Getting Started: Stories are a great launching point to get children thinking and talking about different concepts. A gallery walk is a perfect way to get children engaged in what a story might be about. For example, display pictures from a book throughout the classroom. They can walk around the room with clipboards or notebooks and write down ideas about what they see in the pictures to brainstorm what the story will be about.
Art & Game-Based Activities: These activities are typically very simple, yet incredibly meaningful! Children can draw pictures or use objects/figurines to retell a story or even play a game that accompanies a story. When reading stories to students, I always have them “act out” different scenes to reinforce key concepts. This allows for them to really dive into the story and get to know the plots and characters on a deeper level.
Create Your Own Stories: This is where we can really get creative. Students can write their own stories from scratch or based on a given topic. I always recommend starting with a storyboard. Give children designated space to write down ideas or draw pictures to help them build the flow of their stories.
Another way to get students writing their own stories is to have them use a “build-a-story” template. This template provides different story starters in various categories. Children can choose one word or phrase from the character, setting, and event sections on the template, and then begin writing their stories. I like this strategy because it teaches new vocabulary words and also serves as a first step for students who might have trouble getting started..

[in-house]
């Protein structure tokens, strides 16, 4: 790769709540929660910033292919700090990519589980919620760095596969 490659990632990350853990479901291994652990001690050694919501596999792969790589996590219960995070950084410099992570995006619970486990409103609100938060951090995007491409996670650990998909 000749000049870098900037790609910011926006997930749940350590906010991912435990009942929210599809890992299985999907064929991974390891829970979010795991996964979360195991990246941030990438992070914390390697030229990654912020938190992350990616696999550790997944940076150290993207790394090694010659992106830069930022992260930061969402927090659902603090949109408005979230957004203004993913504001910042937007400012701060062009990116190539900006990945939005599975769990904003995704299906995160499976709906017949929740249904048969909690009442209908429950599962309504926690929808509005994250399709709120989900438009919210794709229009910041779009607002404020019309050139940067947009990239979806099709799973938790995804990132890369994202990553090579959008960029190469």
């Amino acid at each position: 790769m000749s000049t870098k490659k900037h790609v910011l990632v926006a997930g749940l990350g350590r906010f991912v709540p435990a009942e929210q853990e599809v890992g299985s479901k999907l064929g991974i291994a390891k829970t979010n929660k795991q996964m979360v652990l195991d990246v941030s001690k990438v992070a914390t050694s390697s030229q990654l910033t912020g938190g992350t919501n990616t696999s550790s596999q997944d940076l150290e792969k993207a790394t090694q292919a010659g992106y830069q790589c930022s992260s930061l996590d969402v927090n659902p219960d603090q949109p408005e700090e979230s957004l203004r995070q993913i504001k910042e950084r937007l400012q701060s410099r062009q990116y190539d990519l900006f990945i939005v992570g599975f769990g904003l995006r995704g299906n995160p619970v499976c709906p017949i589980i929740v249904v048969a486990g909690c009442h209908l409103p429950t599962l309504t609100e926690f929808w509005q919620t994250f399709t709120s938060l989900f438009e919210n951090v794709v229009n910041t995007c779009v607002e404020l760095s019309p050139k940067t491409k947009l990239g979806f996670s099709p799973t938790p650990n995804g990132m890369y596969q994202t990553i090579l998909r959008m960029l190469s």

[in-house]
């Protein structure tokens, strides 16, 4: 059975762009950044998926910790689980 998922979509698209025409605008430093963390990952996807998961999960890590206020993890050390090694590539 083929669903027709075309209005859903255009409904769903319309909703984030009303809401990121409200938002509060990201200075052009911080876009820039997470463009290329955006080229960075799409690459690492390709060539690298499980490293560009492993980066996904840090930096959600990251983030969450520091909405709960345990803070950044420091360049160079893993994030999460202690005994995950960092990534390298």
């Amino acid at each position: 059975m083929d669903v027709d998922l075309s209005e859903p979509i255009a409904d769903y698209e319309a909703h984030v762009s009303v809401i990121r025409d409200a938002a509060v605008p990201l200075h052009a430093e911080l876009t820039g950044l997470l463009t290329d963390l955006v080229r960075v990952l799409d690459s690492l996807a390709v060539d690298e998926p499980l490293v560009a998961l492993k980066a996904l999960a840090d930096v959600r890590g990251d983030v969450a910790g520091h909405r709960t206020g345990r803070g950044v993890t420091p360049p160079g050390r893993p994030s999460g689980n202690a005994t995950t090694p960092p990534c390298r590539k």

Storytelling platforms to try
Another amazing thing about storytelling is that it can happen with or without a screen! Of course, physical books can be read, or stories can be written with pen and paper, but digital platforms can also be used to take storytelling and vocabulary building to a whole new level. Here are a few of my favorite storytelling platforms:
- Free Children Stories – access stories broken down by grade bands
- Make Beliefs Comix – utilize the comic starters section
- Book Creator – create books from scratch
- Draw and Tell – Create your own stories via drawings and use the recording feature
- Libby – access free books to share with students
No matter how you incorporate storytelling into your instruction, you will be amazed at how much your little learners can achieve. I hope you all enjoy trying out these new storytelling strategies for your little learners! Be sure to check out our accompanying OTIS course, Using Interactive Storytelling to Build Academic Vocabulary, as well as many other courses in the OTIS Course Library to learn about other pedagogical best practices and resources.
We also offer virtual professional development, training, and support with OTIS for educators. Explore the technology and strategies that spark student success — no matter where teaching or learning are happening!